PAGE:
Exodus 21:24 – “…an eye for an eye, a tooth for a tooth, a hand for a hand, a foot for a foot…”
This is one of the most famous, and most famously misunderstood, phrases in the entire Bible. Understanding the difference between what “an eye for an eye” really means, as opposed to what a lot of people think it means, can teach us a lot about sobriety and recovery. A lot of people think “an eye for an eye” is about revenge. If someone pokes you in the eye, poke them in the eye, and so forth. Get even! But, curiously, it is not about that at all. “An eye for an eye” is a formula for civil damages, meaning if someone harms you to the tune of $20, they owe you $20. It’s a profound difference, when viewed from the perspective of recovery. For many of us, addictive behavior is fueled by feelings of revenge and resentment, the wanting to gauge out the eyes of someone who hurt us. True recovery and sobriety occurs, however, when you are ready to pay damages yourself, to make amends to people you have harmed. If you took $20, pay back $20. Do it. You’ll feel a lot better about yourself and you will be building your sobriety. That’s the true meaning of “an eye for an eye.”
Bible-Themed Addiction Recovery for the week of April 17
Exodus 13:17 – “And it came to pass, when Pharaoh had let the people go, that God led them not by the way of the land of the Philistines, although that was near; for God said: ‘Lest peradventure the people repent when they see war, and they return to Egypt.’”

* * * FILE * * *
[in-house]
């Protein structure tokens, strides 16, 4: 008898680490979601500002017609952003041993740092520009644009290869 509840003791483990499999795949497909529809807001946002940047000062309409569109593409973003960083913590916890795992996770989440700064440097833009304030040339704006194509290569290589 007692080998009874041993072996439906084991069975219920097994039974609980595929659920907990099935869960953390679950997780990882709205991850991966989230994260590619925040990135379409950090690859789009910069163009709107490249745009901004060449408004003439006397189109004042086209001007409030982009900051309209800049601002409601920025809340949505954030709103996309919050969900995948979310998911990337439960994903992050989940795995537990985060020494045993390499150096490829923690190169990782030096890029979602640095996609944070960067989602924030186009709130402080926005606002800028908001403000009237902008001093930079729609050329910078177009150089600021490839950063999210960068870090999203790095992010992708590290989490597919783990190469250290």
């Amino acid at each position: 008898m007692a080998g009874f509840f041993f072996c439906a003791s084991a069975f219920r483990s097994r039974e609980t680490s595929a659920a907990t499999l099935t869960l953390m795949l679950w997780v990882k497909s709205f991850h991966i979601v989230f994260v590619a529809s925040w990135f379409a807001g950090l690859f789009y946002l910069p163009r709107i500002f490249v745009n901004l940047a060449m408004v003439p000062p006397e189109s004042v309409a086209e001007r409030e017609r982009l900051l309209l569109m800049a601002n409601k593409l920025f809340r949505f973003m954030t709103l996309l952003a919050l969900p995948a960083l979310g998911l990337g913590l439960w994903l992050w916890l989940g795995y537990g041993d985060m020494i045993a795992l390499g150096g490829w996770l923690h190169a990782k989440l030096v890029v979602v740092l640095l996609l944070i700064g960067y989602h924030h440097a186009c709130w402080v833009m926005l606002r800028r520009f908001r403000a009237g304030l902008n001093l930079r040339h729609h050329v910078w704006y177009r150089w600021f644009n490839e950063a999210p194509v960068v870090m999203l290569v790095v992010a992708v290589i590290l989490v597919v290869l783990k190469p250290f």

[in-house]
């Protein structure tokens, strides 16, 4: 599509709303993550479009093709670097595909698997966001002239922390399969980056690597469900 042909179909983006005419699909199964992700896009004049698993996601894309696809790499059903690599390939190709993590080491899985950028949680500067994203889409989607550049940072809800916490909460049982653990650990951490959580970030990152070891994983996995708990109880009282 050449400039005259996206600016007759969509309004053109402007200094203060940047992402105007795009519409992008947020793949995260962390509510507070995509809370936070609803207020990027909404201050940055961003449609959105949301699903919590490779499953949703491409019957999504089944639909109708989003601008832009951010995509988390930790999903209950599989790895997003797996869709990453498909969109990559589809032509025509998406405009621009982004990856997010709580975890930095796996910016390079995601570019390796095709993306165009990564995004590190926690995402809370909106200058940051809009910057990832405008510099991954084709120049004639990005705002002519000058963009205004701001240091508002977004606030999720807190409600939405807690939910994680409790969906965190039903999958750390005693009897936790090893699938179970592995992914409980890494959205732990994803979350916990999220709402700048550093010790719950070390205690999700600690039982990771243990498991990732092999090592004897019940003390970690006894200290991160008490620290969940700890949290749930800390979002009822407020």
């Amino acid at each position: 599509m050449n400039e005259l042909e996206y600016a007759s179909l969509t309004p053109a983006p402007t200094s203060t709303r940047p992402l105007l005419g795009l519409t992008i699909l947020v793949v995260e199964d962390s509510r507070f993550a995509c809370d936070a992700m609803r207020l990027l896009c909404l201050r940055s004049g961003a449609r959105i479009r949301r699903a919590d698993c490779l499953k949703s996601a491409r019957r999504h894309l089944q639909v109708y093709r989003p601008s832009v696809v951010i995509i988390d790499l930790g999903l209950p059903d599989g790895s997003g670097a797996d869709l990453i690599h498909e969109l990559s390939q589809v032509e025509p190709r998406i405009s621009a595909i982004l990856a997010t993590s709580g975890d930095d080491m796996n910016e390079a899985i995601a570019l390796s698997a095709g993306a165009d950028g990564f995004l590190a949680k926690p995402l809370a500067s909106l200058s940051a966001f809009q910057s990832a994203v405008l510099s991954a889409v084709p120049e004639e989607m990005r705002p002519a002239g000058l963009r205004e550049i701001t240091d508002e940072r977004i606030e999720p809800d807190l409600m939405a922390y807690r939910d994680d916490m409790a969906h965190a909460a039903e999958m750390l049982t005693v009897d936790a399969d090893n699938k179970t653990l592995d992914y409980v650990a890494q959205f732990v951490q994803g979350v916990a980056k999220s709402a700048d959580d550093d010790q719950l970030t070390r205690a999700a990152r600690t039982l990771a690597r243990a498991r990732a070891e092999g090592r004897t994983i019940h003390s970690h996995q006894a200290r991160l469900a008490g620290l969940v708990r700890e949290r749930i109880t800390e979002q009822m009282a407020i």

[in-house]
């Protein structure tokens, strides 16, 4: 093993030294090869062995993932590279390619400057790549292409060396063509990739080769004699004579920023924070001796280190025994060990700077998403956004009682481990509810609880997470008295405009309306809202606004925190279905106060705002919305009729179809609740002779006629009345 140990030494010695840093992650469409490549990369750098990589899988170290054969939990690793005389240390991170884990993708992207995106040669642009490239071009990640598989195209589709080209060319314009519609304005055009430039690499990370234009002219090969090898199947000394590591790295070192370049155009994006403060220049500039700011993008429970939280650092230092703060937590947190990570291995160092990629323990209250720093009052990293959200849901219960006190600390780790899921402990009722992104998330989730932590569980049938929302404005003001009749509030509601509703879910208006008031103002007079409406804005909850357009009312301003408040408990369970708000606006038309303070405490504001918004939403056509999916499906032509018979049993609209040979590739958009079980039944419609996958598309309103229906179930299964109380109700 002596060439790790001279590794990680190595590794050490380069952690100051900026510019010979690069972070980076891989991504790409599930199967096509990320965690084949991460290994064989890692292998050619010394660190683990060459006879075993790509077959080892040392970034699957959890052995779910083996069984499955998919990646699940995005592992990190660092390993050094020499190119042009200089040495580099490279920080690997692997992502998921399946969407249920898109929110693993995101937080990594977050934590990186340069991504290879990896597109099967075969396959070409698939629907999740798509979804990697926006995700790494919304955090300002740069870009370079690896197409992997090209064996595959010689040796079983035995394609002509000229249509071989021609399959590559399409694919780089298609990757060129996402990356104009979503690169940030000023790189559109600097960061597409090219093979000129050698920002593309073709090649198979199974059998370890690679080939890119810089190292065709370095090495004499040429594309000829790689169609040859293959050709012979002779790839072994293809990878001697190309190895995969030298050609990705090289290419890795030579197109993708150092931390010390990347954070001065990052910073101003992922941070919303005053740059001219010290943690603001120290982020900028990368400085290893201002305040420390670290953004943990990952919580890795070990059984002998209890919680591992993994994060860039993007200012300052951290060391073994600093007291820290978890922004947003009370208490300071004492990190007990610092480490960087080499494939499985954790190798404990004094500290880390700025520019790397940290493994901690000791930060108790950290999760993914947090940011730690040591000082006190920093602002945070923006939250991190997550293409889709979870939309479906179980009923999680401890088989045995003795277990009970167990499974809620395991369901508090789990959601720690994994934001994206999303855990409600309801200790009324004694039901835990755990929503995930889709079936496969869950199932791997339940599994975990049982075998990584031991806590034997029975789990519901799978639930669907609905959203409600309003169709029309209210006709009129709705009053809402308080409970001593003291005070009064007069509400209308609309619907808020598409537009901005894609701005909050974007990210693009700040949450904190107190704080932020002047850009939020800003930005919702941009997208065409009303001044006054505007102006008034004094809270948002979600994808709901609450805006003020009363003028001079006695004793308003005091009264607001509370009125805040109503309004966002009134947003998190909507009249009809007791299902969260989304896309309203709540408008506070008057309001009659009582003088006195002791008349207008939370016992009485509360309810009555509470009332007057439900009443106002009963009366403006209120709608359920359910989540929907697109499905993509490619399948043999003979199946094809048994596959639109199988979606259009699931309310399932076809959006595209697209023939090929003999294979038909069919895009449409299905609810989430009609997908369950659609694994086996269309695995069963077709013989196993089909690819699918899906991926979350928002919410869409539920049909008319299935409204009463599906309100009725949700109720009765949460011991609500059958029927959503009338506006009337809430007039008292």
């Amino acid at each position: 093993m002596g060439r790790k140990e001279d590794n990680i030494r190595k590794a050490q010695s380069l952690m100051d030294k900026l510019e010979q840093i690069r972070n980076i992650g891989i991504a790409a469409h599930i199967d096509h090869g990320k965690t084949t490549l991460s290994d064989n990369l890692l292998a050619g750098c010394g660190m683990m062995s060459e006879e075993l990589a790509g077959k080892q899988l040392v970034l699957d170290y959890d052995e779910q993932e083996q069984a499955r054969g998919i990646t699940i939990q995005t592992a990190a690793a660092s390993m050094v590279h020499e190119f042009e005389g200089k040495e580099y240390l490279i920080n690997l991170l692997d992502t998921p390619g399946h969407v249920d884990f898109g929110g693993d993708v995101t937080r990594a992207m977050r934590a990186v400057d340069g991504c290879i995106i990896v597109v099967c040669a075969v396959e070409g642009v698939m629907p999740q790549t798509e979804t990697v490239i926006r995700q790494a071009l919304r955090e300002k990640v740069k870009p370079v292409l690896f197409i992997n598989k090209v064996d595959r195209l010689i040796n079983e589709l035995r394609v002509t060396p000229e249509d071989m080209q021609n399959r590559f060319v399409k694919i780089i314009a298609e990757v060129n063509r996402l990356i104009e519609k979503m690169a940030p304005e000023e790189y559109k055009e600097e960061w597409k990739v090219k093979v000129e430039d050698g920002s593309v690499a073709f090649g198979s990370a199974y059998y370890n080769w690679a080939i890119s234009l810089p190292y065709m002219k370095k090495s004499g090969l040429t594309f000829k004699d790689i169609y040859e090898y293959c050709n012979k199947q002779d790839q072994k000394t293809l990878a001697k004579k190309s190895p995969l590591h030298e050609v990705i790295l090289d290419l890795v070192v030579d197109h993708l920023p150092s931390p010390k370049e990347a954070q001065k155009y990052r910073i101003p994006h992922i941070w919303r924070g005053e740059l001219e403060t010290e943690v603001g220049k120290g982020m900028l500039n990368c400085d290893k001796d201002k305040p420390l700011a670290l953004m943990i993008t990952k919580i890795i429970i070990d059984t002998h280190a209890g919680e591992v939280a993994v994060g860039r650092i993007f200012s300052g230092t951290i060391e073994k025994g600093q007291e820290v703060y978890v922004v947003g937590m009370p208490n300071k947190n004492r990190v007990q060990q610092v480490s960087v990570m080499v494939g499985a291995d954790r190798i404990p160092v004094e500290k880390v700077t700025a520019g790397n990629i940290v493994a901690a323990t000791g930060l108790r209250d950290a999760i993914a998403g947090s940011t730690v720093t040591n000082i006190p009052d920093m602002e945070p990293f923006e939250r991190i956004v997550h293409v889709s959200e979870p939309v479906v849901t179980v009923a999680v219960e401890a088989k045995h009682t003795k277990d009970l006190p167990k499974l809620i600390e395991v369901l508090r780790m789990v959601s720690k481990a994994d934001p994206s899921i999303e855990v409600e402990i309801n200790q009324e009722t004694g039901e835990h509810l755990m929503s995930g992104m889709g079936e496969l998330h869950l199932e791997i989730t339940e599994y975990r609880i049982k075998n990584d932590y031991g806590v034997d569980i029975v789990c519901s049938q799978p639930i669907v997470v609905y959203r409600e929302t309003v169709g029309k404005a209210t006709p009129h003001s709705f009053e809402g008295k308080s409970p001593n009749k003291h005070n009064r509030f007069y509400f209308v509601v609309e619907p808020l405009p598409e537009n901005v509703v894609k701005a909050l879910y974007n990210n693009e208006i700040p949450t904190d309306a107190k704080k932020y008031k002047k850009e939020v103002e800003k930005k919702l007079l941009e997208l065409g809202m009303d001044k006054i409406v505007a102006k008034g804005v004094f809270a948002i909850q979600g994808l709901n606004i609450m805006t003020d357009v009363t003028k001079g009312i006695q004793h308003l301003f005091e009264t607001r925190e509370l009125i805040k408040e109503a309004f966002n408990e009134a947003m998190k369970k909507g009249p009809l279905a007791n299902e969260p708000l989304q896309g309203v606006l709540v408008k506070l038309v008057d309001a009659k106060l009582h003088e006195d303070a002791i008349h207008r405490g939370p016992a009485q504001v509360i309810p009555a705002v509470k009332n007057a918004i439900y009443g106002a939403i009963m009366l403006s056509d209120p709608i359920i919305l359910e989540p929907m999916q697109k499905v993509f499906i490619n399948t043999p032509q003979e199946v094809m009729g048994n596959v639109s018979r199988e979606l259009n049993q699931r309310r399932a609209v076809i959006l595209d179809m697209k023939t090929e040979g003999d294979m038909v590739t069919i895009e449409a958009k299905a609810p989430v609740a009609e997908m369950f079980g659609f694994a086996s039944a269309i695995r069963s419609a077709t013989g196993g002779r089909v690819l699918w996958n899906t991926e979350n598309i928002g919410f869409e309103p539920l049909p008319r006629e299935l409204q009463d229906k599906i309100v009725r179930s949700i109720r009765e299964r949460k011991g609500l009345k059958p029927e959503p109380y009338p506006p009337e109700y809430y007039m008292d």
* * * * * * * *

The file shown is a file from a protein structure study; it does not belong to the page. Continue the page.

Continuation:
God understood that the Israelites, so recently freed from slavery, might not be able to handle an abrupt confrontation with the Philistines that could result from taking a direct route from Egypt to the Land of Israel. This part of the Exodus story is rich with symbolism for our daily lives and struggle with recovery and addiction. We can learn from this verse that sometimes, it is wise to take an indirect approach to our worst problems, take baby steps and build our strength. If we take the plunge prematurely, we may suffer a backlash and find ourselves in worse trouble than before we started. For example, let’s say you drank over resentment that you felt you were owed a raise at work. Then, newly sober, you decide to barge into your boss’s office and demand a raise – that would not be good sober behavior. The result, in fact, might be a reaction that could lead you right back to the bottle. Instead, a wise approach might be to carefully plan a request for a raise, working with a sponsor to understand the most effective way to approach the situation. Or, perhaps even more importantly, learn to trust God to guide you on the right path to confronting the problem. This is the lesson of Exodus 13:17.